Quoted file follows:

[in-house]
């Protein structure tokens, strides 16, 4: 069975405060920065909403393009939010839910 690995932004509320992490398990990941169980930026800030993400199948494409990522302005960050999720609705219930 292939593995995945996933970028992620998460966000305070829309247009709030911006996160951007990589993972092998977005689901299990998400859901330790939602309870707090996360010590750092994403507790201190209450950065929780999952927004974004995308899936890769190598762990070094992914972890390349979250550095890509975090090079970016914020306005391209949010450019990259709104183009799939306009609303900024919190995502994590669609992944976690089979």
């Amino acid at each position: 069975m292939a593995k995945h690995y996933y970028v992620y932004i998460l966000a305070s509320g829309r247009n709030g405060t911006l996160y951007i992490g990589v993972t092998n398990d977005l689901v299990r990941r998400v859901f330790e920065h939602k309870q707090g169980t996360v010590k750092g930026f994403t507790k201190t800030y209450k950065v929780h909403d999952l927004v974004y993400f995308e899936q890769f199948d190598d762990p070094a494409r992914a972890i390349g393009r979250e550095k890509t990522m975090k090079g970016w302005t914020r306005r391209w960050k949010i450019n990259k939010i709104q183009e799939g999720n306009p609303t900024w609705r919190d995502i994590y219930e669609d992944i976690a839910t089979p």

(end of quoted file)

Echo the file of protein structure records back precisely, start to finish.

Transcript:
[in-house]
């Protein structure tokens, strides 16, 4: 069975405060920065909403393009939010839910 690995932004509320992490398990990941169980930026800030993400199948494409990522302005960050999720609705219930 292939593995995945996933970028992620998460966000305070829309247009709030911006996160951007990589993972092998977005689901299990998400859901330790939602309870707090996360010590750092994403507790201190209450950065929780999952927004974004995308899936890769190598762990070094992914972890390349979250550095890509975090090079970016914020306005391209949010450019990259709104183009799939306009609303900024919190995502994590669609992944976690089979």
């Amino acid at each position: 069975m292939a593995k995945h690995y996933y970028v992620y932004i998460l966000a305070s509320g829309r247009n709030g405060t911006l996160y951007i992490g990589v993972t092998n398990d977005l689901v299990r990941r998400v859901f330790e920065h939602k309870q707090g169980t996360v010590k750092g930026f994403t507790k201190t800030y209450k950065v929780h909403d999952l927004v974004y993400f995308e899936q890769f199948d190598d762990p070094a494409r992914a972890i390349g393009r979250e550095k890509t990522m975090k090079g970016w302005t914020r306005r391209w960050k949010i450019n990259k939010i709104q183009e799939g999720n306009p609303t900024w609705r919190d995502i994590y219930e669609d992944i976690a839910t089979p």